For anyone interested in skills one of the most intriguing policy puzzles of our time is why numeracy rates in the working population remain stubbornly static while literacy rates have improved and despite successive policy interventions.
The decline in the performance of young people and the inevitable aging effect mean that the numeracy levels of English adults are on go slow while those in many other countries go from strength to strength.
Given the positive link between skills and productivity, why do we not think this is a major problem or even a national scandal? Most political parties talk about the need to invest in training but few show any recognition that this can be wasted if people are not able to learn, apply and adapt their new knowledge and skills.
When people – individuals, employers, policy-makers, politicians – think of maths they tend to think about school. Early years, primary and secondary education are all critically important but too often numeracy is seen as something that is fixed at age 16 rather than something which develops as people apply their education in work, leisure and living.
People tend to act on those things that directly matter to them so it must be the case that poor numeracy is not translating into a real-world everyday problem. And why not? Automation removes the need for everyday calculations. People find workarounds and get help with or pass over numerical tasks to “experts”. Peoples’ skills are good enough for their jobs and they can overestimate their abilities. Employers generally don’t consider numeracy when recruiting and although GCSEs are increasingly used as for screening they are not a reliable indicator of numeracy.
This finding from OECD’s recently published Skills Outlook 2017 is telling. Either people aren’t making much use of their maths, or they don’t recognise that they are, or most likely, a bit of both.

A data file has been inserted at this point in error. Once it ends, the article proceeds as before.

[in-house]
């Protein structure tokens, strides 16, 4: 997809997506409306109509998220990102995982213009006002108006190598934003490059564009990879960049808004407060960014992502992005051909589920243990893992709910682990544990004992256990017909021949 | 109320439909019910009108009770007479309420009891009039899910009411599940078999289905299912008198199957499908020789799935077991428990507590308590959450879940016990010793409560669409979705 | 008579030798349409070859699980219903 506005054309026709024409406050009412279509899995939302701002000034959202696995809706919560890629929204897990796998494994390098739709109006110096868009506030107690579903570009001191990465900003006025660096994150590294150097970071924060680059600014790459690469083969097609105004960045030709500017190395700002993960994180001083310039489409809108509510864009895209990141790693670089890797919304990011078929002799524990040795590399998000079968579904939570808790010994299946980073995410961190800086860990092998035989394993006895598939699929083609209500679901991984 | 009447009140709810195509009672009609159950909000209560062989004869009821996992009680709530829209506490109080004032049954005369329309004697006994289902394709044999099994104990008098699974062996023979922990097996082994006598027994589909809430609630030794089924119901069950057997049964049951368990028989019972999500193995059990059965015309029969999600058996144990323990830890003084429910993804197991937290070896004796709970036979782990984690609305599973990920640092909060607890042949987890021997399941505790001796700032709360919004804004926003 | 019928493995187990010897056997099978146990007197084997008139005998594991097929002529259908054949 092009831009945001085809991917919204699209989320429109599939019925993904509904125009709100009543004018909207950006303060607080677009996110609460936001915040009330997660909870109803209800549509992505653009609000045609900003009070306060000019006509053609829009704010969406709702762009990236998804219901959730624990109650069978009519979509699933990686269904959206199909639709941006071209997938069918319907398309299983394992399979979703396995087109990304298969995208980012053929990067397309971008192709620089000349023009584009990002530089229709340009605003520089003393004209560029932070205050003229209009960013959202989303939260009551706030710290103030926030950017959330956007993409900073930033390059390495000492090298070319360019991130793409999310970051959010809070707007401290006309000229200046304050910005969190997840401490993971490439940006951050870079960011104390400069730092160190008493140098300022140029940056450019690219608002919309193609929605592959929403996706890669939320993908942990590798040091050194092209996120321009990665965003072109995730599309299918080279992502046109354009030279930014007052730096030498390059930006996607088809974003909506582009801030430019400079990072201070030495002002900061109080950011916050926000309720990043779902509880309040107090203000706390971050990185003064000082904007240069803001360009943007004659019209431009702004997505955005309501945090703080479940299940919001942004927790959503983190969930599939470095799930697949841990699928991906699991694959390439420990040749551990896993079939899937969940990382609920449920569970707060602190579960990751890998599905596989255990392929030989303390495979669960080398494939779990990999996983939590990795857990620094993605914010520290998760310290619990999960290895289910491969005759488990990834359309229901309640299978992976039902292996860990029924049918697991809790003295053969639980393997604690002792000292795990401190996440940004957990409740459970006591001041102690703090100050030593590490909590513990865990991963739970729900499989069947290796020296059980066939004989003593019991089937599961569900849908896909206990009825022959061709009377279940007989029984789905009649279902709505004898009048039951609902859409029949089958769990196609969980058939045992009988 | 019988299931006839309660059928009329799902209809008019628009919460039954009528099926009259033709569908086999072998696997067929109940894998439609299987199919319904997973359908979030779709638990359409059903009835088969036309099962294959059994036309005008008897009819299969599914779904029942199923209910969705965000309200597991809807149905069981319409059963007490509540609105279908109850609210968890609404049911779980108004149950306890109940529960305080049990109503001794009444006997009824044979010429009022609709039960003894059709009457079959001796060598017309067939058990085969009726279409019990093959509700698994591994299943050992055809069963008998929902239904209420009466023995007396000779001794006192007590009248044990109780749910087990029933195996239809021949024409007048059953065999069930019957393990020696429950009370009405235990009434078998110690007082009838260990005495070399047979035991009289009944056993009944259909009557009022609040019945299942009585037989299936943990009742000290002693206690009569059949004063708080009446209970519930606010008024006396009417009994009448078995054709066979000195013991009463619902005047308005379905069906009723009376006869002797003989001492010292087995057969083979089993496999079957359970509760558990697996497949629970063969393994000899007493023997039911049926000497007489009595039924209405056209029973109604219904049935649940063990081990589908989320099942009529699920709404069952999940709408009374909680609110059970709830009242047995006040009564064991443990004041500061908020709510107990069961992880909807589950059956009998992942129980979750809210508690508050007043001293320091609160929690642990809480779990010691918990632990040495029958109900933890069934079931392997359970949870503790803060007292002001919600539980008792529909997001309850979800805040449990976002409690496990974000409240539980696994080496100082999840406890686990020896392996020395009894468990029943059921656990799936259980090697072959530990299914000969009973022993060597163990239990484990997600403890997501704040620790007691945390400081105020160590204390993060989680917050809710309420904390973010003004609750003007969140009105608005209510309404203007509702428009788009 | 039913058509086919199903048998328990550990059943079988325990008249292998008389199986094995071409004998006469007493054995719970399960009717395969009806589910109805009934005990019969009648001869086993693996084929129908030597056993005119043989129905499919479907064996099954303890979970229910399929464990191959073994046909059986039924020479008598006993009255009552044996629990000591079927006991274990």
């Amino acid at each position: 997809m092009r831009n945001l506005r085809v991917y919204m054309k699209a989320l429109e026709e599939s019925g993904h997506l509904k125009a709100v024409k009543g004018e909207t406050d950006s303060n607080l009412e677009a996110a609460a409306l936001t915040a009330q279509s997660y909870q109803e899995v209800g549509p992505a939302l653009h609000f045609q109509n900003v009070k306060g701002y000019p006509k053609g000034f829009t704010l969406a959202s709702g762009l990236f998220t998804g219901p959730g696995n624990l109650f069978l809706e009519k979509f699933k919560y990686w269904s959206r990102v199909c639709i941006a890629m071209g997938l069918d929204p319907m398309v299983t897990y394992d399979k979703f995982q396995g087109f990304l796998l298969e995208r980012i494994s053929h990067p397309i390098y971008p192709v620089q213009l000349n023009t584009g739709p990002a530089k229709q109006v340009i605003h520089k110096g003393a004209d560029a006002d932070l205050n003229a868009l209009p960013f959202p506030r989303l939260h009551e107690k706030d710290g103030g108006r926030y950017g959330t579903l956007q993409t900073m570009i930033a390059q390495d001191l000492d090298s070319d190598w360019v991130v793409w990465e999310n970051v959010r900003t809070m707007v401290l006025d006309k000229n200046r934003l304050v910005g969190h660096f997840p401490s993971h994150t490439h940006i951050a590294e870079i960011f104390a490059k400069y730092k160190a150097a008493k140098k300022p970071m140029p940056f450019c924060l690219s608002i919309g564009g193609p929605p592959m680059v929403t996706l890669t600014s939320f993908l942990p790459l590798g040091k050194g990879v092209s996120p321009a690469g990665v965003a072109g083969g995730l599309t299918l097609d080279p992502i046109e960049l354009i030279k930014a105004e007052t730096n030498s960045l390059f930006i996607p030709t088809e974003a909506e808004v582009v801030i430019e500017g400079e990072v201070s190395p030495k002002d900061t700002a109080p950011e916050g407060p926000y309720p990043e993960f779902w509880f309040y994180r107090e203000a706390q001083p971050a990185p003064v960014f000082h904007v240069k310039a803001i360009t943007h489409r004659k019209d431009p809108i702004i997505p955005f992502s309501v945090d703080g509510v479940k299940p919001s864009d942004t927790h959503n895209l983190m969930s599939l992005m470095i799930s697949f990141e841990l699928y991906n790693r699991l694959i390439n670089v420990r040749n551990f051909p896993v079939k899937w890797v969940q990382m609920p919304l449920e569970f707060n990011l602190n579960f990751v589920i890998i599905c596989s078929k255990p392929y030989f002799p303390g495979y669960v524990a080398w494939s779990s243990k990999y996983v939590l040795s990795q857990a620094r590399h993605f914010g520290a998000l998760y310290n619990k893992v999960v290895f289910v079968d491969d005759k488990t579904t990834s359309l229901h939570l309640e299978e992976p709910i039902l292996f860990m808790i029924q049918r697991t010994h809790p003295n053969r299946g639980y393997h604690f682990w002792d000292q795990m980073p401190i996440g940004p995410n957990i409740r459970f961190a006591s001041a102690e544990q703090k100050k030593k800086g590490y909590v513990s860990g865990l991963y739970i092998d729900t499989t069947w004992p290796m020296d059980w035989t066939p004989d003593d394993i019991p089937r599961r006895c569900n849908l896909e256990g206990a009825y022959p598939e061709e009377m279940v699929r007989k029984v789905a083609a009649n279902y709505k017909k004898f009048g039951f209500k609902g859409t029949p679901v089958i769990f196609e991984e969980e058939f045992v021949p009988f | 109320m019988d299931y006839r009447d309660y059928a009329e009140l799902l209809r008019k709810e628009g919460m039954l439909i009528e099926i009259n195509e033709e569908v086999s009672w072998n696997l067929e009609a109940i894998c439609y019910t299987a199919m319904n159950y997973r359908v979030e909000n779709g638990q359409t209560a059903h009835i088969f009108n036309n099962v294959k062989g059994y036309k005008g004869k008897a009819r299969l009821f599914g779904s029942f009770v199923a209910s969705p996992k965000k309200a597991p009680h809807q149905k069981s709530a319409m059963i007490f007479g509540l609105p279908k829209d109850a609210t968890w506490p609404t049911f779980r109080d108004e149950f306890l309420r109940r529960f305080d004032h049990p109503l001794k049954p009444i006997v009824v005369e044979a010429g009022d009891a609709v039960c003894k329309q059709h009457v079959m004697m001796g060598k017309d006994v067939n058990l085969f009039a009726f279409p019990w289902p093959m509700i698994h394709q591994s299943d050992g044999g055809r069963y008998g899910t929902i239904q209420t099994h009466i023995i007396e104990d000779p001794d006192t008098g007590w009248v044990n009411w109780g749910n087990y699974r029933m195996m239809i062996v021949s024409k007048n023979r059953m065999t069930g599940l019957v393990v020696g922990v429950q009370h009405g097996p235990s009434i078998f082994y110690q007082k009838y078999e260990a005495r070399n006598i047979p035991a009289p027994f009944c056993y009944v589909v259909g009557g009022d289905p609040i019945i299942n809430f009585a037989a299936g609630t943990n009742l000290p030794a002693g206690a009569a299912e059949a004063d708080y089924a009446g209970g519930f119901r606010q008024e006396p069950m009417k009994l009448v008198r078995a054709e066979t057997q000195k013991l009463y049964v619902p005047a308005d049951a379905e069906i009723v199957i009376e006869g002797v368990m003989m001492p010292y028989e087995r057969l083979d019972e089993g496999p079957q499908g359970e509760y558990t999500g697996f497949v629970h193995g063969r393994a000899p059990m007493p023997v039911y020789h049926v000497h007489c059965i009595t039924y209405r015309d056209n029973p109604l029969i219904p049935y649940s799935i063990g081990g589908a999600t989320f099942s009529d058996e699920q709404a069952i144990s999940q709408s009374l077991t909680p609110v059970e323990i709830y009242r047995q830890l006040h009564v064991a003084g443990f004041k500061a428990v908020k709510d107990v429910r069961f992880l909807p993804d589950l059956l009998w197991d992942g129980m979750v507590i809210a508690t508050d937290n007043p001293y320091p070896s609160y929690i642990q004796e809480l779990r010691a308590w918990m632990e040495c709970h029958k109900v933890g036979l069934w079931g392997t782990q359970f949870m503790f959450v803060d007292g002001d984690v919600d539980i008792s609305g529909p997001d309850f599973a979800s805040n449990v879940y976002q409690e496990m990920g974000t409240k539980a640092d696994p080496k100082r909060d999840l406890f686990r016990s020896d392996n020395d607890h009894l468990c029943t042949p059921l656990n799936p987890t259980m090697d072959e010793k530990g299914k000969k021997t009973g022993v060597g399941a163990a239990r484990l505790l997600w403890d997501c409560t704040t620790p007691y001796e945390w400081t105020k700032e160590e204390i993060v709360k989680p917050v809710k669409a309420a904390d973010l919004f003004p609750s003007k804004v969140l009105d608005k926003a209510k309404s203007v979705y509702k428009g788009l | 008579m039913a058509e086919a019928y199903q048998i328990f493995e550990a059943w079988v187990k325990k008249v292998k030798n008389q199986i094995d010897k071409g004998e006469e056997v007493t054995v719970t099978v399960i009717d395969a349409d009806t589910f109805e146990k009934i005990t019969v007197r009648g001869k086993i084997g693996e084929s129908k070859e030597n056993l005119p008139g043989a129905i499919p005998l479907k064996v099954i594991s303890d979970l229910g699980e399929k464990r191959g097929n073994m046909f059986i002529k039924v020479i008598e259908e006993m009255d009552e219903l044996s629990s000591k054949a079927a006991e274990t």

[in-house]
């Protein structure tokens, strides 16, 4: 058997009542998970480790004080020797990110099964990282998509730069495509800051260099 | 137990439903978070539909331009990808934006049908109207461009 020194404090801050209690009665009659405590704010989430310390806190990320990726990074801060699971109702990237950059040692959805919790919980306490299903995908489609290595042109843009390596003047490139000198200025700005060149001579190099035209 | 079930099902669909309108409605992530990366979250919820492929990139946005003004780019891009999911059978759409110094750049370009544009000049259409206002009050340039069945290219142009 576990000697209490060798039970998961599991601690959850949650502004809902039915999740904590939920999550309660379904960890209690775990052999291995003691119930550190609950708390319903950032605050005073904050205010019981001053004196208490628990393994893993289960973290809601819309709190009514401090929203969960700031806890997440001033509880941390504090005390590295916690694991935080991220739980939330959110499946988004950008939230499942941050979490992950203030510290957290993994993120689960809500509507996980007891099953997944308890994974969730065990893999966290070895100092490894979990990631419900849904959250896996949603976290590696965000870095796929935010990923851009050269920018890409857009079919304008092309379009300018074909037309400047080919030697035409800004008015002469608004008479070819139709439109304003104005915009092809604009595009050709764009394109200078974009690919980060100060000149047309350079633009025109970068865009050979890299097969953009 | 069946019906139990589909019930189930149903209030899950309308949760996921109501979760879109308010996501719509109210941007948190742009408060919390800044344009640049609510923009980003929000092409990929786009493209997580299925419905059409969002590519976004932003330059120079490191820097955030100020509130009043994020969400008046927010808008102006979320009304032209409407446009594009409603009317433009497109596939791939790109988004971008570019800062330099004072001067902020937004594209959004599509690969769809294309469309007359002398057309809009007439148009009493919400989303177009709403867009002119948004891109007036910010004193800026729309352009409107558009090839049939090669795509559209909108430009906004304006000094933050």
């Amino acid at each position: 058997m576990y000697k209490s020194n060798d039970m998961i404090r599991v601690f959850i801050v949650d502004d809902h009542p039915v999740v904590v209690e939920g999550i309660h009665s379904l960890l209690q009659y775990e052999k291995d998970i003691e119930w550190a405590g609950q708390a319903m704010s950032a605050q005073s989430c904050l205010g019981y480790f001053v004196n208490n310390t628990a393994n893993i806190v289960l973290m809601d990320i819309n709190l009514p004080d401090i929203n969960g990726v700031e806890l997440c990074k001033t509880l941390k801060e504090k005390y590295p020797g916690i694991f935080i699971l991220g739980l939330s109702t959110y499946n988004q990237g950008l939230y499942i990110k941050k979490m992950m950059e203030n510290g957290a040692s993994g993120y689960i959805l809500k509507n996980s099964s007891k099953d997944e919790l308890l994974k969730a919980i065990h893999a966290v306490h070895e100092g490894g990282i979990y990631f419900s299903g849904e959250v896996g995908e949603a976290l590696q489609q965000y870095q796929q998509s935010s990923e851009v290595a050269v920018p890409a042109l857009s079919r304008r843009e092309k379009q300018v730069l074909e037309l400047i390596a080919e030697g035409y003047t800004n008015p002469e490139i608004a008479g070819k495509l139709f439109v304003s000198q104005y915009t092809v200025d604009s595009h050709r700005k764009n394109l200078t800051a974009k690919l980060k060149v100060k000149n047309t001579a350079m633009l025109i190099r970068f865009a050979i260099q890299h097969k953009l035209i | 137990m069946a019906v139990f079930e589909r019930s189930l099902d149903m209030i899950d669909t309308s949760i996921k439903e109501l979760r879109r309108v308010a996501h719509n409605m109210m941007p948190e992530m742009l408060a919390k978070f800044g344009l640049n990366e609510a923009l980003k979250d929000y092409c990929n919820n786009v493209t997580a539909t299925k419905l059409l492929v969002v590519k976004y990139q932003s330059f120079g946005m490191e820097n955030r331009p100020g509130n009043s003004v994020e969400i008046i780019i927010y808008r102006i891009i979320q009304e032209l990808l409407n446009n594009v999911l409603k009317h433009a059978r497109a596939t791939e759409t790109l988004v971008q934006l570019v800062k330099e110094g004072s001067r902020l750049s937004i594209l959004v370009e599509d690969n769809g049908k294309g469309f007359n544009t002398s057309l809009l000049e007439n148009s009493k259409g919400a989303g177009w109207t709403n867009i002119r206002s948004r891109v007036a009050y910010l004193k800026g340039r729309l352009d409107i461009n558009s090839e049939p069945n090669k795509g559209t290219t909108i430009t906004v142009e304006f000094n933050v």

The hidden nature of numeracy in the workplace is increasingly well-documented but it poses a difficult question for policy: How do you address a problem which can be described theoretically but which is not experienced as a problem by the myriad actors in the real world? The simple truth is that you can’t.
You can put on classes and create online courses; some people will come but many won’t. You can get employers to take part in workplace training schemes, especially if all the leg-work is done for them, but these rarely generate spontaneous and ongoing demand for numeracy training. You can try to provide better information on the benefits of raising skills, but while this might be acknowledged, it too easily gets squeezed out in the face of more pressing business. What you have to do instead is start changing the terms of debate so that the systems are ready to deliver when the problems crystallise and start to feel real.
Surveys can never really capture the complexity of using skills in the workplace and perhaps this is a bigger issue for numeracy than for other basic skills. Commissioning research is an easy option for government, but in the case of understanding how maths is perceived and used day to day it would be justified.
Government can also do what no single body can do alone – bear down on the “I can’t do maths” culture. This needs the weight of the state to generate momentum and support. As employer groups start to develop the technical education routes, there is a great opportunity for some thorough thinking on what being numerate looks like sector by sector.
Finally, not least because of Brexit, government, LEPs and devolved authorities all have to start asking the question, “where will we find our future workers?” and come up with some practical ways of ensuring that everyone in the labour market is numerate enough to get a job, train and retrain, potentially over and over. We can’t just rely on our youngest people to carry us through the next twenty years.
Catherine Paulson-Ellis is an independent consultant and trainee post-16 maths teacher. She was formerly the Head of English and Maths in BIS and DfE.